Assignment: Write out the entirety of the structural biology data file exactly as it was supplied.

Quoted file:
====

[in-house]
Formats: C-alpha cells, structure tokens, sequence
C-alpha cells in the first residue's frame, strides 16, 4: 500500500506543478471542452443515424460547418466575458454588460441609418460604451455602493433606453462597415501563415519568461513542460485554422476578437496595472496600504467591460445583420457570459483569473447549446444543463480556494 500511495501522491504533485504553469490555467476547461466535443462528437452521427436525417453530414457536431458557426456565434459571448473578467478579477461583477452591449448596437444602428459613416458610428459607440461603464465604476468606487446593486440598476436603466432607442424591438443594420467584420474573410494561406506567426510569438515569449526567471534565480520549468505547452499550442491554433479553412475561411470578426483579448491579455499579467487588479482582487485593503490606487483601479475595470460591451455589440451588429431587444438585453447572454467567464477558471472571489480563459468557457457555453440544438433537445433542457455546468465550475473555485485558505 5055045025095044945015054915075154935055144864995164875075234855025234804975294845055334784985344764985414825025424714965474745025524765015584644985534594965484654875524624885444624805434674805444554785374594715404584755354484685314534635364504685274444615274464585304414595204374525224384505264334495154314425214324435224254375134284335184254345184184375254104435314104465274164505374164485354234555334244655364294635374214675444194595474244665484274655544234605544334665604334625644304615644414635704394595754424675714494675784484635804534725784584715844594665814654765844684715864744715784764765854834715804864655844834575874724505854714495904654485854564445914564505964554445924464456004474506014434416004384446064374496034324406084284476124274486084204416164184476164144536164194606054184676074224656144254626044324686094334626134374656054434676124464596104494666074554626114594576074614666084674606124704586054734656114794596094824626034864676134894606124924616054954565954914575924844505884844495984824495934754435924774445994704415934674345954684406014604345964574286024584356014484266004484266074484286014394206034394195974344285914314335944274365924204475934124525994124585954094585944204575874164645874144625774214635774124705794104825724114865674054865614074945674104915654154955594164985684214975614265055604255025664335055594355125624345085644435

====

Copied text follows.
[in-house]
Formats: C-alpha cells, structure tokens, sequence
C-alpha cells in the first residue's frame, strides 16, 4: 500500500506543478471542452443515424460547418466575458454588460441609418460604451455602493433606453462597415501563415519568461513542460485554422476578437496595472496600504467591460445583420457570459483569473447549446444543463480556494 500511495501522491504533485504553469490555467476547461466535443462528437452521427436525417453530414457536431458557426456565434459571448473578467478579477461583477452591449448596437444602428459613416458610428459607440461603464465604476468606487446593486440598476436603466432607442424591438443594420467584420474573410494561406506567426510569438515569449526567471534565480520549468505547452499550442491554433479553412475561411470578426483579448491579455499579467487588479482582487485593503490606487483601479475595470460591451455589440451588429431587444438585453447572454467567464477558471472571489480563459468557457457555453440544438433537445433542457455546468465550475473555485485558505 5055045025095044945015054915075154935055144864995164875075234855025234804975294845055334784985344764985414825025424714965474745025524765015584644985534594965484654875524624885444624805434674805444554785374594715404584755354484685314534635364504685274444615274464585304414595204374525224384505264334495154314425214324435224254375134284335184254345184184375254104435314104465274164505374164485354234555334244655364294635374214675444194595474244665484274655544234605544334665604334625644304615644414635704394595754424675714494675784484635804534725784584715844594665814654765844684715864744715784764765854834715804864655844834575874724505854714495904654485854564445914564505964554445924464456004474506014434416004384446064374496034324406084284476124274486084204416164184476164144536164194606054184676074224656144254626044324686094334626134374656054434676124464596104494666074554626114594576074614666084674606124704586054734656114794596094824626034864676134894606124924616054954565954914575924844505884844495984824495934754435924774445994704415934674345954684406014604345964574286024584356014484266004484266074484286014394206034394195974344285914314335944274365924204475934124525994124585954094585944204575874164645874144625774214635774124705794104825724114865674054865614074945674104915654154955594164985684214975614265055604255025664335055594355125624345085644435